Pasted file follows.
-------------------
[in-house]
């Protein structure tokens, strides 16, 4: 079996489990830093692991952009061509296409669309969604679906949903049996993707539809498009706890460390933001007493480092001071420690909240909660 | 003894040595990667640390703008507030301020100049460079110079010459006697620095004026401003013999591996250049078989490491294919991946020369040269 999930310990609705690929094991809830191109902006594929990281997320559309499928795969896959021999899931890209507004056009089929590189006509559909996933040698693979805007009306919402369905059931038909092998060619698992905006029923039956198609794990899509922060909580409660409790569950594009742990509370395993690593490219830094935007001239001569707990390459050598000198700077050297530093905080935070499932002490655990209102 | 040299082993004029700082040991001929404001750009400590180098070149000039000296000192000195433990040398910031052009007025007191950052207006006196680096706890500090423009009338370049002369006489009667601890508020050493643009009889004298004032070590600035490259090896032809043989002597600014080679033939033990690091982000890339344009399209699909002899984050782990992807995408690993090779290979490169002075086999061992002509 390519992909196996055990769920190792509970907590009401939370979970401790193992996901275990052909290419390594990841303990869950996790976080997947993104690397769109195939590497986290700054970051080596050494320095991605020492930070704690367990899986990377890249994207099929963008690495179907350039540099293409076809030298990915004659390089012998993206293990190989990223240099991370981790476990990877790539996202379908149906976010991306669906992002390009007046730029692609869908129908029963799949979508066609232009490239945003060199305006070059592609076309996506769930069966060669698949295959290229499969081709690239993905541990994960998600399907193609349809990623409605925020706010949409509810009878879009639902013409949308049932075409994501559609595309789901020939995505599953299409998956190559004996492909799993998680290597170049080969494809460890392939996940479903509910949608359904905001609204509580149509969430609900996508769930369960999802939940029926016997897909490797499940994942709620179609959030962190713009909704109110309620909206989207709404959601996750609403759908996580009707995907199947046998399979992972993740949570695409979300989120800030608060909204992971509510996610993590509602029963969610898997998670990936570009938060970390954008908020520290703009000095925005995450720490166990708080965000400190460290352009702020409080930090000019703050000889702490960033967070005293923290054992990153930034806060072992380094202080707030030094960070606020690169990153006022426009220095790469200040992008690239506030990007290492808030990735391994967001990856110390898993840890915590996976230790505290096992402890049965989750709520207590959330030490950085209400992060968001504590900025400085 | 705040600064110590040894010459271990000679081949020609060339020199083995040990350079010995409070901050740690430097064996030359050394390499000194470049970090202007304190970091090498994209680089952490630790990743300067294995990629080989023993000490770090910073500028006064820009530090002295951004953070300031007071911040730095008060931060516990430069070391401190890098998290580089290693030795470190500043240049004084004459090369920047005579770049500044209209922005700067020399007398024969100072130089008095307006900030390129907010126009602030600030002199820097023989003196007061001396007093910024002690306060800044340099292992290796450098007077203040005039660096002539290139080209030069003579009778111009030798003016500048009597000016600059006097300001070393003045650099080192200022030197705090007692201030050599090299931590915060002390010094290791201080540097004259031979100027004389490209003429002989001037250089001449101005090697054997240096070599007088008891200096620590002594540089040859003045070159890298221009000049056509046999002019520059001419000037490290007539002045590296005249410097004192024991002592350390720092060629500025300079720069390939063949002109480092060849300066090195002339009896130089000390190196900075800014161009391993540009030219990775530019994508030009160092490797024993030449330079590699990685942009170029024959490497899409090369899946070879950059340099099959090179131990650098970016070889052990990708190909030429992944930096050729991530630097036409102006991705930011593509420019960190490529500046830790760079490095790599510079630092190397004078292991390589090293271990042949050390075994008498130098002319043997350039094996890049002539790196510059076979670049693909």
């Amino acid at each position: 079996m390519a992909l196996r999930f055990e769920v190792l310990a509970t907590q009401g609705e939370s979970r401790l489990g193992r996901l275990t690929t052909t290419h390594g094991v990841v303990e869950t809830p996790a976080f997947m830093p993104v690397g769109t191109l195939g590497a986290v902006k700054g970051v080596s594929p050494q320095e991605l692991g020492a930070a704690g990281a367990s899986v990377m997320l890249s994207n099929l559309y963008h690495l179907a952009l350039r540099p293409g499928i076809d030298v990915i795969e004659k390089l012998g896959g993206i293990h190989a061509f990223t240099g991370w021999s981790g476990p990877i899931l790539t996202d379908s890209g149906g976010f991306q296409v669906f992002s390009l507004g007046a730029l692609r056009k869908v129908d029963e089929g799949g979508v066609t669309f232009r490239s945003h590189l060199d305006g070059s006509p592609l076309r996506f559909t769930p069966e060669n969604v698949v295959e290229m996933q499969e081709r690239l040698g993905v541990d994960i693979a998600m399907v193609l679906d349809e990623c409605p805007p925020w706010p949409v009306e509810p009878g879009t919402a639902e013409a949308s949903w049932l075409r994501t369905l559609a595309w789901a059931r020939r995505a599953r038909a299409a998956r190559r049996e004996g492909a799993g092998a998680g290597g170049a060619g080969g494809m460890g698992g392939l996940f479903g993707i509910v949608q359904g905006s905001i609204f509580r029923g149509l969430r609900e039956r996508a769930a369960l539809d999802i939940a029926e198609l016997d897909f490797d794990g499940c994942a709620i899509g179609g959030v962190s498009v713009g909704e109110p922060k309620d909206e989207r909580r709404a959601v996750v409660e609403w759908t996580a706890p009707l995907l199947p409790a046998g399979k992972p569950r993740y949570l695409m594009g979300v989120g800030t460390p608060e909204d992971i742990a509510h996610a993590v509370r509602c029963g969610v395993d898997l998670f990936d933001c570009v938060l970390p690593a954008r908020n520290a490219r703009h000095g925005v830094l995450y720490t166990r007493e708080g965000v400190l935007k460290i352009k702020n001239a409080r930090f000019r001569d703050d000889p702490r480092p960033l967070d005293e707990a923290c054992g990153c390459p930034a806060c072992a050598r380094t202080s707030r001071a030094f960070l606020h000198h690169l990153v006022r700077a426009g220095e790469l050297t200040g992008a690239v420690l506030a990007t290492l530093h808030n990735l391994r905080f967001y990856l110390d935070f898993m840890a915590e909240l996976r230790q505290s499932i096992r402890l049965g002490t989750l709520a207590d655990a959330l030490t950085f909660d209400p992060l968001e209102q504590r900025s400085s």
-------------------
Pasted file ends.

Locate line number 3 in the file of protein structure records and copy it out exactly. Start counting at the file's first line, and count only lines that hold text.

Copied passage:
């Amino acid at each position: 079996m390519a992909l196996r999930f055990e769920v190792l310990a509970t907590q009401g609705e939370s979970r401790l489990g193992r996901l275990t690929t052909t290419h390594g094991v990841v303990e869950t809830p996790a976080f997947m830093p993104v690397g769109t191109l195939g590497a986290v902006k700054g970051v080596s594929p050494q320095e991605l692991g020492a930070a704690g990281a367990s899986v990377m997320l890249s994207n099929l559309y963008h690495l179907a952009l350039r540099p293409g499928i076809d030298v990915i795969e004659k390089l012998g896959g993206i293990h190989a061509f990223t240099g991370w021999s981790g476990p990877i899931l790539t996202d379908s890209g149906g976010f991306q296409v669906f992002s390009l507004g007046a730029l692609r056009k869908v129908d029963e089929g799949g979508v066609t669309f232009r490239s945003h590189l060199d305006g070059s006509p592609l076309r996506f559909t769930p069966e060669n969604v698949v295959e290229m996933q499969e081709r690239l040698g993905v541990d994960i693979a998600m399907v193609l679906d349809e990623c409605p805007p925020w706010p949409v009306e509810p009878g879009t919402a639902e013409a949308s949903w049932l075409r994501t369905l559609a595309w789901a059931r020939r995505a599953r038909a299409a998956r190559r049996e004996g492909a799993g092998a998680g290597g170049a060619g080969g494809m460890g698992g392939l996940f479903g993707i509910v949608q359904g905006s905001i609204f509580r029923g149509l969430r609900e039956r996508a769930a369960l539809d999802i939940a029926e198609l016997d897909f490797d794990g499940c994942a709620i899509g179609g959030v962190s498009v713009g909704e109110p922060k309620d909206e989207r909580r709404a959601v996750v409660e609403w759908t996580a706890p009707l995907l199947p409790a046998g399979k992972p569950r993740y949570l695409m594009g979300v989120g800030t460390p608060e909204d992971i742990a509510h996610a993590v509370r509602c029963g969610v395993d898997l998670f990936d933001c570009v938060l970390p690593a954008r908020n520290a490219r703009h000095g925005v830094l995450y720490t166990r007493e708080g965000v400190l935007k460290i352009k702020n001239a409080r930090f000019r001569d703050d000889p702490r480092p960033l967070d005293e707990a923290c054992g990153c390459p930034a806060c072992a050598r380094t202080s707030r001071a030094f960070l606020h000198h690169l990153v006022r700077a426009g220095e790469l050297t200040g992008a690239v420690l506030a990007t290492l530093h808030n990735l391994r905080f967001y990856l110390d935070f898993m840890a915590e909240l996976r230790q505290s499932i096992r402890l049965g002490t989750l709520a207590d655990a959330l030490t950085f909660d209400p992060l968001e209102q504590r900025s400085s």